Associate Professor Ron Johnstone is no alarmist, but he knows that what his students learn will have an impact on the future of the planet.
As someone who has worked in more than 30 nations nurturing coastal and marine ecosystems, Associate Professor Johnstone speaks from broad experience when describing the essential nature of his specialty area.
“People need the environment,” the UQ School of Earth and Environmental Sciences expert says bluntly.
“We cannot survive without a healthy, sustainable environment.
“In that context, we need to understand the environment itself fully, we need to understand our impact on it, and we need to acknowledge our role in protecting and addressing it. You can only really do that through research, monitoring and assessment.
“Understanding how a bad environment can impact on communities is what keeps me engaged in developing various projects and undertaking wide-ranging research.
“Environmental assessment, environmental monitoring and my persistence in pursuing that is paramount because trying to resolve questions like ‘How big an impact is climate change having?’ requires good data, continuous data and from enough places that we really understand natural variability.”
Dr Johnstone is not someone from a long line of academics. Being in a university environment was a shock to his system initially, having previously worked for government departments and other agencies – but he has taken to his role as a UQ educator like a fish to water.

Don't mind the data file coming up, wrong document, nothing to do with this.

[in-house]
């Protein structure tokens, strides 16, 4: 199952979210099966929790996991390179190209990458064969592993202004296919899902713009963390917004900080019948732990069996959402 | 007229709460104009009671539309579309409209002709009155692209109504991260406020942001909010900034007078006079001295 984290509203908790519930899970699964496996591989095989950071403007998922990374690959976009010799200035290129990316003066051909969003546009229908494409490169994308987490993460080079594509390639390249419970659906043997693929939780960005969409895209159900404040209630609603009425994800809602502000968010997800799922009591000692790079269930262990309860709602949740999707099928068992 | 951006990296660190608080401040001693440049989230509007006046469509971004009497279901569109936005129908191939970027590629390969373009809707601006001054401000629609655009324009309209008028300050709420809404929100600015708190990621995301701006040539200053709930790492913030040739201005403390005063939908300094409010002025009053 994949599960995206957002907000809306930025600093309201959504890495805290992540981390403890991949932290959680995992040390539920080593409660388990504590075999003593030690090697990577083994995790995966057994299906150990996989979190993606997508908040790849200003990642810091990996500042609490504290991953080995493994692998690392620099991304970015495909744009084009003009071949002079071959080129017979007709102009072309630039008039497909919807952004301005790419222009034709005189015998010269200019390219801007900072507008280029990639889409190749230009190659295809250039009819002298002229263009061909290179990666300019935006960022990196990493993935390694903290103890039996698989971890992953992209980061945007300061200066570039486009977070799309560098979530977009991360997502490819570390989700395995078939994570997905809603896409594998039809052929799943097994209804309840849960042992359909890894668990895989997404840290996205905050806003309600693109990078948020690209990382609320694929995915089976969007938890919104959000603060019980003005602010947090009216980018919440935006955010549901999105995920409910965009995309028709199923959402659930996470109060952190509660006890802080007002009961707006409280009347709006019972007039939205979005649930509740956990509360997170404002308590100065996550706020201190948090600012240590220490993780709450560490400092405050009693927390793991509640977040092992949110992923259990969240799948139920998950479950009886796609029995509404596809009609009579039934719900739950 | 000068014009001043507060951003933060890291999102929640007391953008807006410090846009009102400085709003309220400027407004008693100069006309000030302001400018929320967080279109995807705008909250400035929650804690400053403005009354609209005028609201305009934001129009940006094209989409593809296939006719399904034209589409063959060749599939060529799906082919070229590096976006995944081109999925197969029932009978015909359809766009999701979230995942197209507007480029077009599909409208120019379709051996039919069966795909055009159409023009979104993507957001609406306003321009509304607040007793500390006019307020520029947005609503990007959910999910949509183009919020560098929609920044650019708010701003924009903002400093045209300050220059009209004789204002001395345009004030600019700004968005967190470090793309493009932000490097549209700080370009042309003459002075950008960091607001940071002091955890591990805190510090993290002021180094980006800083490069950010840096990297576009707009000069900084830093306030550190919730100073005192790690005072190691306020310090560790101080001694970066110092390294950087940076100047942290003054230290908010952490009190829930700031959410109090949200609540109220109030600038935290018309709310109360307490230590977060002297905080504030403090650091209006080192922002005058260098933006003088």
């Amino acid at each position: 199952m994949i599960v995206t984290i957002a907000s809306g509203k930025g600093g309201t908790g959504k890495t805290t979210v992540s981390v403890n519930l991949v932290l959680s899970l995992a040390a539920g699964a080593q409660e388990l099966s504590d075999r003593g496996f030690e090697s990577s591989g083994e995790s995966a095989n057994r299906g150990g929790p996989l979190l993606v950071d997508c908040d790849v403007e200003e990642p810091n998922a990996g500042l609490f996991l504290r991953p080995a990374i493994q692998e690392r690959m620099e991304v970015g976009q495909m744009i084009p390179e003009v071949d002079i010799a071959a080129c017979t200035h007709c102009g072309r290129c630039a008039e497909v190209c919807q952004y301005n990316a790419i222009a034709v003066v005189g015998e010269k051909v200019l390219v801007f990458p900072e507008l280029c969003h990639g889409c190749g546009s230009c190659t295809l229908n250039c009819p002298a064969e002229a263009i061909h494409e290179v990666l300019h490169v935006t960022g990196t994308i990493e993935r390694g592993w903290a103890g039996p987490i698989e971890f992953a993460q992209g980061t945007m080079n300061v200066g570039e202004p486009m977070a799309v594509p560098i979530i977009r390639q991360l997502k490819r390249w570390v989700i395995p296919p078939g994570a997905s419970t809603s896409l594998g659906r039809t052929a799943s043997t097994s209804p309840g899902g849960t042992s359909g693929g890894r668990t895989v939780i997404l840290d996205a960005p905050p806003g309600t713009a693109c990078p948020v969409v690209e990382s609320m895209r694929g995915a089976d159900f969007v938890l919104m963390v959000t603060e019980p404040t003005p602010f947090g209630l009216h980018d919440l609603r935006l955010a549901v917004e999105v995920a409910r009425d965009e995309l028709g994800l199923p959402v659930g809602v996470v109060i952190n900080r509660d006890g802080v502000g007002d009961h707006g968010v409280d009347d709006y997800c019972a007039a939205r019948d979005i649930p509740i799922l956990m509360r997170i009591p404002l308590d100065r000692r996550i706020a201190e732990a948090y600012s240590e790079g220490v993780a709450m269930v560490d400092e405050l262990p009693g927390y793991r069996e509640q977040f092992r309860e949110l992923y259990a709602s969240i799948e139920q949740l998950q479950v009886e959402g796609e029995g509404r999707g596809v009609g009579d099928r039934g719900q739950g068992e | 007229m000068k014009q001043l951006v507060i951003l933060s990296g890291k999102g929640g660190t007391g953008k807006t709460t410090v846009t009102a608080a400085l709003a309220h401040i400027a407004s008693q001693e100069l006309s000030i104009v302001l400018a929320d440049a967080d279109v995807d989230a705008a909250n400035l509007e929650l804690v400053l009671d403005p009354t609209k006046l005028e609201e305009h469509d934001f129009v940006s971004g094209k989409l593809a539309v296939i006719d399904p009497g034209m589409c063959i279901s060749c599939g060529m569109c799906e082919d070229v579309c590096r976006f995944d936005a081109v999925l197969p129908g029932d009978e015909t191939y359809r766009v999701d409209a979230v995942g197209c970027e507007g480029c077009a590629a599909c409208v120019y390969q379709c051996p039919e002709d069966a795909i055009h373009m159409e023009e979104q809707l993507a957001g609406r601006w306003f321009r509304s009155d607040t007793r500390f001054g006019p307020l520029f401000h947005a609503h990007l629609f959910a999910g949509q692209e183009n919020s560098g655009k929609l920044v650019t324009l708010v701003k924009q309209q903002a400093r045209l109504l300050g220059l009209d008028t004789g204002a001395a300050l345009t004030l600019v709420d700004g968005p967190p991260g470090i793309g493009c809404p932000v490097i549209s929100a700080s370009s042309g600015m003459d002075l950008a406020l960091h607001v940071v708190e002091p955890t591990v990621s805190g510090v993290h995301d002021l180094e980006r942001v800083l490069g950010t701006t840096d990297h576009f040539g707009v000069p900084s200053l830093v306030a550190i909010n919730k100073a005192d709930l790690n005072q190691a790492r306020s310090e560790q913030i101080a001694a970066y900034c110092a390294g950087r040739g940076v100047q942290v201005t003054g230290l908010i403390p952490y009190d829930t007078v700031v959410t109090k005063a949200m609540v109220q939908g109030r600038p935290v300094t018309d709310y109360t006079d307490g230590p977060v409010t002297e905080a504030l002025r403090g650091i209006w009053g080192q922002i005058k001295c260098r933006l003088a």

One of his strengths is being able to clearly envision how classroom attributes and knowledge will translate into the outside world.
“When you ask about my heroes, I could say somebody like Jacques Cousteau, whose documentaries I watched in my younger years,” Dr Johnstone says.
“But in reality, I also have a hero who’s not that famous. It’s a person I helped train who is now the head of a not-for-profit organisation in East Africa.
“They support impoverished countries to train and build capacity and undertake marine science, marine research and marine resource management.
“That really exemplifies how somebody coming from a very different situation with the right skill sets, the right knowledge sets and the right personal qualities can make a profound change in how thousands of people, even millions, work and survive in coastal communities.”
Being a mentor is a duty that Dr Johnstone takes seriously and personally.
He knows that the knowledge and advice he and his colleagues impart has the potential to help others shape the future of the world.
“I think it’s all about engagement. I have the approach that you don’t lead by dictating to people, you lead with them,” he says.
“My humanitarian side is all about collaborating, building a future together. I do that by being a mentor, by being an effective communicator, and by making sure I’m exposed to the key skills and technical requirements.
“It’s not uncommon for students arriving at university to be a little overcome about the differences between what and how they learnt at high school, and how we do that at university.
“I like to go beyond the core academic subjects and talk about different ways of learning, how to better organise yourself, what somebody’s strengths are, and what is hindering them. By enhancing, modifying and improving, we allow people to get the best outcome from the education they receive at UQ.”
Own the unknown in environmental studies at UQ.